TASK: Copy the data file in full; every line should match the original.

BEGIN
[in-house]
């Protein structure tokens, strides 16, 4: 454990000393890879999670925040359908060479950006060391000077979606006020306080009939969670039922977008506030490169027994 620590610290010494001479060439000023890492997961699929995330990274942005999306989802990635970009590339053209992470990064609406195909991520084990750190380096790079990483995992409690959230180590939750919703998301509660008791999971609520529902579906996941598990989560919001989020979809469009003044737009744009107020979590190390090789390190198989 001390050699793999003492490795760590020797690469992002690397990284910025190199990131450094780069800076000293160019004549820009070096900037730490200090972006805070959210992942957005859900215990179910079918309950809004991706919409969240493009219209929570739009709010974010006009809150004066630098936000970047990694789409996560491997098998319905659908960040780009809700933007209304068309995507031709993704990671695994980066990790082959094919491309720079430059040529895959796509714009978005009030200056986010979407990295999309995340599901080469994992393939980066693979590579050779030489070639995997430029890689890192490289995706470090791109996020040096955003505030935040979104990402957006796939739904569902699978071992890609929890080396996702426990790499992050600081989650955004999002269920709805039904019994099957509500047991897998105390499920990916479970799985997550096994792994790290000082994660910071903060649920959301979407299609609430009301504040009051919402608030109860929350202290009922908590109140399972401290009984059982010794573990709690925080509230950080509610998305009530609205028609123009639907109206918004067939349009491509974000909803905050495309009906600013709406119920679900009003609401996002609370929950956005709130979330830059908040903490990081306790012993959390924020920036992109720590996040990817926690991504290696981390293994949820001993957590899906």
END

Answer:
[in-house]
């Protein structure tokens, strides 16, 4: 454990000393890879999670925040359908060479950006060391000077979606006020306080009939969670039922977008506030490169027994 620590610290010494001479060439000023890492997961699929995330990274942005999306989802990635970009590339053209992470990064609406195909991520084990750190380096790079990483995992409690959230180590939750919703998301509660008791999971609520529902579906996941598990989560919001989020979809469009003044737009744009107020979590190390090789390190198989 001390050699793999003492490795760590020797690469992002690397990284910025190199990131450094780069800076000293160019004549820009070096900037730490200090972006805070959210992942957005859900215990179910079918309950809004991706919409969240493009219209929570739009709010974010006009809150004066630098936000970047990694789409996560491997098998319905659908960040780009809700933007209304068309995507031709993704990671695994980066990790082959094919491309720079430059040529895959796509714009978005009030200056986010979407990295999309995340599901080469994992393939980066693979590579050779030489070639995997430029890689890192490289995706470090791109996020040096955003505030935040979104990402957006796939739904569902699978071992890609929890080396996702426990790499992050600081989650955004999002269920709805039904019994099957509500047991897998105390499920990916479970799985997550096994792994790290000082994660910071903060649920959301979407299609609430009301504040009051919402608030109860929350202290009922908590109140399972401290009984059982010794573990709690925080509230950080509610998305009530609205028609123009639907109206918004067939349009491509974000909803905050495309009906600013709406119920679900009003609401996002609370929950956005709130979330830059908040903490990081306790012993959390924020920036992109720590996040990817926690991504290696981390293994949820001993957590899906």